The Light Around the Body is a meditation on politics, fatigue, failure, war, where we are now. In its theme and sensibility, its eerie passivity and suppressed anguish, it is, I suppose, a jeremiad at half-mast.

The President dreams of invading Cuba.
Bushes are growing over the out- door grills,
Vines over the yachts and the leath- er seats.

All of the poems in Robert Bly’s second collection spread themselves in the same sad, gray, moonlit language, the emotions deceptively bedded deep below the surface, a sort of post-contemplative, post-surrealist style, the mind drained of its data, possibility wrung dry. Yet, too, the poems seem ennobled by the small rightness of tone, images, indictment, the modest urgency of the poet’s response.

Like Thoreau and Tolstoy, Robert Bly is a puritan at heart. I think he would renounce art for truth, the imagination for “reality,” and both, should he be forced to do so, for morality—perhaps an unappealing Middle-Western morality, thin-lipped, reedy, self-righteous. In Bly’s America, an America very much of the moment, everything’s a cheat, or everything’s ersatz; or everything becomes so, even, at times, Nature. The silence in the snowy fields (the title of the poet’s first collection) becomes here the official silence of injustice, or the babble of the insane.

Bishops rush about crying, There is no war,
And bombs fall,
Leaving a dust on the beech trees…

The good Germans drink cokes and watch the hockey match, dressed in different suits, different roles, but aimless, apprehensive. The swinging society swims into sight like some barren planet tufted with tokens of USA today: “Tiny loaves of bread with ears lie on the President’s table.” The President is the great devourer, the smyler with the knyfe beneath the cloke, everyone’s monster…

Bly is a strange poet, austere yet tender. A sense of distaste or personal disquiet haunts much of his work; the poet himself, in his wayward, intensely musing way, drawn close to disintegration. But he is also strong-willed, carefully armored, defensively settled in his beliefs and sense of place or of history. He is tremendously subjective, but his subjectivity has always been pitted against objectivity. In Silence in the Snowy Fields the contrast was between his self-enclosure and his everyday existence, his Minnesota farm, horses, hunting. In The Light Around the Body the dramaturgy is that of the poet’s interior journey through Vietnam, imperialism abroad, materialism at home. The new poems are political, but not agit-prop.

Very likely all of these poems should really be read as one poem, or as a set of variations on a single complaint. “Merchants have multiplied more than the stars of heaven,” a sardonic echo of Kant’s “the moral law within and the starry heavens above,” is the first line of the first poem. Luxury, indolence, boredom, the TV set, the Chase National Bank, Johnson’s cabinet, people existing in an affectless calculating well-fed indifference—these thematic properties appear again and again, giving an air of noxious confinement. “Accountants hover over the earth like helicopters/Dropping bits of paper engraved with Hegel’s name“—system-building estrangement, decision-making machinery all about man, beyond man.

THROUGHOUT the tendency is to present a fantasy-like landscape of drift and disjunction, or scenes from our day in a more or less newsreel setting:

The saint is born among tin cans in the orchard…
Black beetles, bright as Cadillacs, toil down
The long dusty road into the moun- tains of South Dakota.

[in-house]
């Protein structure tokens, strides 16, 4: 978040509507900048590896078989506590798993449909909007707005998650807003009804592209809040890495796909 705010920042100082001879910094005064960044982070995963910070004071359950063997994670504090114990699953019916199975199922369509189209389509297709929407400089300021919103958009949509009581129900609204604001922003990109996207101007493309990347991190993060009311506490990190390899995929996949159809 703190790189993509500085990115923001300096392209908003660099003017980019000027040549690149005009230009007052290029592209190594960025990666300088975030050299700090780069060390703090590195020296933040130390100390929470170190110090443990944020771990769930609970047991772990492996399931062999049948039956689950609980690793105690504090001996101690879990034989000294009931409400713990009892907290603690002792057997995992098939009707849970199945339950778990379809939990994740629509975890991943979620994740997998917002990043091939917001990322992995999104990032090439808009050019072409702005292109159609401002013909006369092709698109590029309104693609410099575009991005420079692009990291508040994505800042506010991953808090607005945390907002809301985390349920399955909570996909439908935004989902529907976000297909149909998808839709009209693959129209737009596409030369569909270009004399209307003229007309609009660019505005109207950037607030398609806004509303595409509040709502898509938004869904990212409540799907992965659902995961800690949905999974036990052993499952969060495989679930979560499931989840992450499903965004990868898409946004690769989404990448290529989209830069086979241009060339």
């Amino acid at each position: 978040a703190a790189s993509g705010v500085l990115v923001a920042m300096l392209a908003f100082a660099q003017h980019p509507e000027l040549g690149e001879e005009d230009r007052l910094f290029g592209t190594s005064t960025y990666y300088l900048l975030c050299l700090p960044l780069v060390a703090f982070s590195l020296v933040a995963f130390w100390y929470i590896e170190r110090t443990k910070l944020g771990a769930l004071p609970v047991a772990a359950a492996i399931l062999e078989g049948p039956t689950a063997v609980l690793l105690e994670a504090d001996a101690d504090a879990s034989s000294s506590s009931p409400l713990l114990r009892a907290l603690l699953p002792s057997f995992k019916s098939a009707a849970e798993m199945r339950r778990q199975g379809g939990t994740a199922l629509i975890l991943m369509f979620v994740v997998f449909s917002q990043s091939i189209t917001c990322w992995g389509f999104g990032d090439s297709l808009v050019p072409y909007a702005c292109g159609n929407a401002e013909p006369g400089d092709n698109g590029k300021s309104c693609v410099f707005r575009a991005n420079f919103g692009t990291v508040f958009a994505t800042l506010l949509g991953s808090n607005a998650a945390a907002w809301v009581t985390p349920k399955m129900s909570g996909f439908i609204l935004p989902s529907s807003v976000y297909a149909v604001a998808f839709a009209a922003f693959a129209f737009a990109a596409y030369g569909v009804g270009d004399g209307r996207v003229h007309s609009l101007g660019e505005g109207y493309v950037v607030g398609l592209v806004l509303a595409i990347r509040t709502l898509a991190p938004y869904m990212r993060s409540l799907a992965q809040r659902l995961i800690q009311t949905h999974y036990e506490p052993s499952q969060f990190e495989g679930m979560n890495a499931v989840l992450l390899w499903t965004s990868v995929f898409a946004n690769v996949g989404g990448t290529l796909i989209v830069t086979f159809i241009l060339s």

Narrow-eyed pitiless montages, the indifferent voice of the news media tripping over the wires, the bulletins, antiseptic, caressing: “We have violet rays that light up the jungles at night, showing /The friendly populations…” Figures from the past (Jackson, Theodore Roosevelt, Kennedy) are introduced, democratic institutions seen as another form of deceit or detachment, the American dream disappearing in conquest, avarice, recriminations:

Last night we argued about the Marines invading Guate- mala in 1947,
The United Fruit Company had one water spigot for 200 families,
And the ideals of America, our freedom to criticize,
The slave systems of Rome and Greece, and no one agreed.

The focus is the Vietnam War, though many of the poems dealing with it are among the least successful in the collection. Here the psychological and political footholds grow deeper and duller, a drudging back and forth, the tone hardening. Often Bly’s imaginative resources get lost in the purity of his appeal, the sensitivity seeming secondary to the Jacobin effects. The particulars themselves become abstractions, like the titles: “Asian Peace Offers Rejected without Publication.” Beyond that, an amorphous lament, suggesting the smash up of the great society in slow motion, with the poet as the dying commentator, recording the split in man and his two worlds, identity and environment, the inner and the outer, and in another part of the morass, history thrashing about fatalistically, intent on a wrong turning, a cornered beast…


Let me present a typical poem:

There is another darkness,
A darkness in the fences of the body,
And in moles running, and tele- phone wires,
And the frail ankles of horses;
Darkness of dying grass, and yellow willow leaves;
There is the death of broken button- holes,
Of brutality in high places,
Of lying reporters,
There is a bitter fatigue, adult and sad.

The poem is called “Listening to President Kennedy Lie about the Cuban Invasion.” But it seems to me it could just as well have been called “Watching Television” or “Turning Away from Lies” or “The Hermit” or practically any of the other titles in Robert Bly’s collection. Like most of Bly’s work, the poem is distinctive and arresting, with its own sort of spiraling queerness (“the fences of the body,” “the death of broken buttonholes”), but many of its lines could be transplanted quite easily into neighboring poems, and lines from neighboring poems transplanted right back into the empty spaces, with few readers the wiser.